This year has been wonderful. Her grades have improved exponentially, and her love of school returned.

Next year she has no school to go to.

Attendance at the private school required we buy a second car (we’ve always been a one-car family) and pay tuition, so those two payments added together equalled a second mortgage payment a month. And, yeah, it was difficult. Many times many bills went unpaid, but we finally made it and got everything caught up.

Meanwhile the private school quietly went out of business. And it knew it was going out of business when we signed up, and it never told us. We were lied to.

And when it was out in the open that it was going out of business we were told by the principal that we were going to get in. And we didn’t. We were lied to again.

And when the Christmas/winter break came the principal told my daughter that she was going to put her in chair of animal care for the next year, and when I asked if that meant my daughter was getting in, the principal said yes. We were lied to, and my daughter was lied to, again.

The state bought the building and turned it into a charter elementary school with exactly the continuation of the small school sizes my daughter needs, and the exact same faculty and staff, in other words, the state took over the school without calling it that.

AND, they only let kids in through a random lottery, and my daughter was not chosen.

IN FACT only one child currently in 4th grade at the private school was chosen, and his father was head of the board of the private school, and his father arranged the sale of the building to the public school, and his father also was second in command at Dogfish Head Brewery for a large part of its existence, so his father is a local and statewide big mahoff. AND ISN’T IT NICE AND LUCKY that of ALL the kids in the private school’s 4th grade class the ONLY kid who got “randomly chosen” was the son of the local big mahoff who sold the building to the state? Isn’t that special and fair?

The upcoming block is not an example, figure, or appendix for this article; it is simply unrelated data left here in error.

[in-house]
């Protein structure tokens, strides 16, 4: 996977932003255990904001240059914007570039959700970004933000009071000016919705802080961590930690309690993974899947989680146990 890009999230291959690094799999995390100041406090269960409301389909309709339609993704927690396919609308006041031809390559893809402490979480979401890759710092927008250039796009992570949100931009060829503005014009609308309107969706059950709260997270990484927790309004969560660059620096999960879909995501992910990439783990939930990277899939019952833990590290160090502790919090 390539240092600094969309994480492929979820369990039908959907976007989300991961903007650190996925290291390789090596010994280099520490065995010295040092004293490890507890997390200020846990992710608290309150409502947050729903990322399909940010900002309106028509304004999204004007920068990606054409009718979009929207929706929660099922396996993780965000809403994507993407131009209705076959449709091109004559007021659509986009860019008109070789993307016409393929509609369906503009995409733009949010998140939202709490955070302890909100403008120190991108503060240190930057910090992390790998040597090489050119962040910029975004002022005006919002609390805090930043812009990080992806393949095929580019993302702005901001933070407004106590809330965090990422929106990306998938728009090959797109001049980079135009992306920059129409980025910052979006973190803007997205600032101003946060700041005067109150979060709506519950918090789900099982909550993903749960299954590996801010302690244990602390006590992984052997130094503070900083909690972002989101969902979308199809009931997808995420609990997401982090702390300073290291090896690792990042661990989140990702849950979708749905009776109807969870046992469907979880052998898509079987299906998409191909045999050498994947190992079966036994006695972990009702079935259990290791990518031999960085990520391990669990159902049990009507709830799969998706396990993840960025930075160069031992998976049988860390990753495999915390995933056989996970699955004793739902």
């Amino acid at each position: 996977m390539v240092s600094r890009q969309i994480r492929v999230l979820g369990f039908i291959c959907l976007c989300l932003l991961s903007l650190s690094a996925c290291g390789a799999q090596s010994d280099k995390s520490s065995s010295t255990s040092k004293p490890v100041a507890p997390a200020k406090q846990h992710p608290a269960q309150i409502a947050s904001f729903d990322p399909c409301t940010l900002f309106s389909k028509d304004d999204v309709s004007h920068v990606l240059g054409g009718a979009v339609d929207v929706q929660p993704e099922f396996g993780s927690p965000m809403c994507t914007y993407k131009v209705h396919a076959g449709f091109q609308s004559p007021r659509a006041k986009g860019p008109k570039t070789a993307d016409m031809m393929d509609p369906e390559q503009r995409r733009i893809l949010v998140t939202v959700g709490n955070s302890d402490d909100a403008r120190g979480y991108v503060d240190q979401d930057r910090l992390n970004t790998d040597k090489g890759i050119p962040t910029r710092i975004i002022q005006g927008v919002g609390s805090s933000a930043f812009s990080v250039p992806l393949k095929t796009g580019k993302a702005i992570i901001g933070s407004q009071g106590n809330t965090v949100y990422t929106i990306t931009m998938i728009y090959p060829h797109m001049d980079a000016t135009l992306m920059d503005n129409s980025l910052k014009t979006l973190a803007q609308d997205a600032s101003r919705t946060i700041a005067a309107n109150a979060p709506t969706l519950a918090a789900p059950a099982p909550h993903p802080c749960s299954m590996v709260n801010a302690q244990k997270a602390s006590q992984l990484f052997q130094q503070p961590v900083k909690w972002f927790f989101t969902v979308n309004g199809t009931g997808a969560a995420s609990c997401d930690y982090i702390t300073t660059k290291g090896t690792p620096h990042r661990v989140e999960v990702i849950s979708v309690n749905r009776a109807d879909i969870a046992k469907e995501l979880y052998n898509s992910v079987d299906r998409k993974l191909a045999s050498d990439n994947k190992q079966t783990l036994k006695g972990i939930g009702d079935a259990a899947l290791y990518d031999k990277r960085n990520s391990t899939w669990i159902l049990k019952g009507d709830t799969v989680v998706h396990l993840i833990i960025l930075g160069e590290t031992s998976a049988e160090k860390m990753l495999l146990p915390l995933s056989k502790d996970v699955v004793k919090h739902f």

Well, of course, it is neither.

And isn’t it interesting that my state, the State of Delaware, to which I pay taxes to run this very school we are not allowed into and to which I also pay taxes to run the horrible school where my daughter was bullied and not educated, isn’t it interesting that the state has NO control over this situation, and isn’t it interesting that though the state has expressed to me that they feel I ought to be able to have my daughter go to that school, they cannot get her admitted there because, though it is a state school, they have no control over it?

It is interesting.

One question I have is this:


In the state of Delaware, under our Democratic governor, charter schools appear to exist solely to educate the white and wealthy who want to escape the brown and low-income.

To be fair, I am not low-income. I am middle-income. I am also white, but my daughter is Chinese and that is not easy to be in Sussex County, Delaware.

You know, I wouldn’t hurt a fly. In fact, I am actually known to trap the most terrifying bugs in Tupperware and release them to the outdoors.

And I feel a rage within me that my daughter is getting screwed by public school yet again, and I am powerless, absolutely powerless to help.

And so, all day long, on this, our second rejection by the school (one poor sap at the state level had been trying to help me,  but he is also as impotent as me), I am calling and emailing and wracking my brain to try to figure out how to change this situation from what it currently is.

And what is the current situation?

We can send our daughter back to the shoddy teaching and bullying she experienced at her old public school, or we can homeschool.

In the meantime, though it eats at me and keeps me up at night and ruins my self-esteem and makes me want to weep, I am continuing to call and email every person I can think of, none of whom can help or care. Because that is what parents do. It is one of our suckier jobs. Parents look at the faces of their children, and they have to keep trying.

And I guess I suck, because I am small and powerless, though I have worked my ass off my whole life educating other people’s children. I should have run a stupid brewery, then people would think I am a great person, simply because I make beer.